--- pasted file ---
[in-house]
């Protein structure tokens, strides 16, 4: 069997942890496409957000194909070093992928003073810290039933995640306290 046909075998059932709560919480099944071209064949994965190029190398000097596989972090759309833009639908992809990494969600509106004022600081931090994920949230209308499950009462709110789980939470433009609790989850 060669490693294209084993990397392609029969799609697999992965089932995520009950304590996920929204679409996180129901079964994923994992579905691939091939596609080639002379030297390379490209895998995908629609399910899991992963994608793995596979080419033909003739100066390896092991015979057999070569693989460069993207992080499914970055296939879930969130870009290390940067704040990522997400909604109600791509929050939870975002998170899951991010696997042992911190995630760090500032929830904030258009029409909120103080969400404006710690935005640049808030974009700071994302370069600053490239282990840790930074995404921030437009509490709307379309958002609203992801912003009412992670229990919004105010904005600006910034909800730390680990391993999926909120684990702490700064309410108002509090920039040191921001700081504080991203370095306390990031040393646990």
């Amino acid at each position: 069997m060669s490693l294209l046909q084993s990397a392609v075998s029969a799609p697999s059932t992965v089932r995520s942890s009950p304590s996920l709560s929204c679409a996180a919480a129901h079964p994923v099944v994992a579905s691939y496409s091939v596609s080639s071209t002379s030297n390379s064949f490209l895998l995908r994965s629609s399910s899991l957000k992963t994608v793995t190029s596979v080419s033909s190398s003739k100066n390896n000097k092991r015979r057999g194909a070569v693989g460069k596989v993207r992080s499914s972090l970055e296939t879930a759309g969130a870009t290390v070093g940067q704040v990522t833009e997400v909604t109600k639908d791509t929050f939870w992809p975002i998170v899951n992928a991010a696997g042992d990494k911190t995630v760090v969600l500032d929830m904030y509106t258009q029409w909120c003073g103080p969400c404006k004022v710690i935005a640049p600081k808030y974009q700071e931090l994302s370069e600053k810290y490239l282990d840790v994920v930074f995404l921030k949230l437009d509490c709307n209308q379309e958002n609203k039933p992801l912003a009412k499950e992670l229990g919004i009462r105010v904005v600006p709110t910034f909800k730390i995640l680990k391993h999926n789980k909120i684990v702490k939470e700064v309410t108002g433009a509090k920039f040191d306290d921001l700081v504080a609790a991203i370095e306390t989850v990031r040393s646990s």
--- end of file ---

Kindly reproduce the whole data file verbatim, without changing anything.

[in-house]
């Protein structure tokens, strides 16, 4: 069997942890496409957000194909070093992928003073810290039933995640306290 046909075998059932709560919480099944071209064949994965190029190398000097596989972090759309833009639908992809990494969600509106004022600081931090994920949230209308499950009462709110789980939470433009609790989850 060669490693294209084993990397392609029969799609697999992965089932995520009950304590996920929204679409996180129901079964994923994992579905691939091939596609080639002379030297390379490209895998995908629609399910899991992963994608793995596979080419033909003739100066390896092991015979057999070569693989460069993207992080499914970055296939879930969130870009290390940067704040990522997400909604109600791509929050939870975002998170899951991010696997042992911190995630760090500032929830904030258009029409909120103080969400404006710690935005640049808030974009700071994302370069600053490239282990840790930074995404921030437009509490709307379309958002609203992801912003009412992670229990919004105010904005600006910034909800730390680990391993999926909120684990702490700064309410108002509090920039040191921001700081504080991203370095306390990031040393646990």
């Amino acid at each position: 069997m060669s490693l294209l046909q084993s990397a392609v075998s029969a799609p697999s059932t992965v089932r995520s942890s009950p304590s996920l709560s929204c679409a996180a919480a129901h079964p994923v099944v994992a579905s691939y496409s091939v596609s080639s071209t002379s030297n390379s064949f490209l895998l995908r994965s629609s399910s899991l957000k992963t994608v793995t190029s596979v080419s033909s190398s003739k100066n390896n000097k092991r015979r057999g194909a070569v693989g460069k596989v993207r992080s499914s972090l970055e296939t879930a759309g969130a870009t290390v070093g940067q704040v990522t833009e997400v909604t109600k639908d791509t929050f939870w992809p975002i998170v899951n992928a991010a696997g042992d990494k911190t995630v760090v969600l500032d929830m904030y509106t258009q029409w909120c003073g103080p969400c404006k004022v710690i935005a640049p600081k808030y974009q700071e931090l994302s370069e600053k810290y490239l282990d840790v994920v930074f995404l921030k949230l437009d509490c709307n209308q379309e958002n609203k039933p992801l912003a009412k499950e992670l229990g919004i009462r105010v904005v600006p709110t910034f909800k730390i995640l680990k391993h999926n789980k909120i684990v702490k939470e700064v309410t108002g433009a509090k920039f040191d306290d921001l700081v504080a609790a991203i370095e306390t989850v990031r040393s646990s």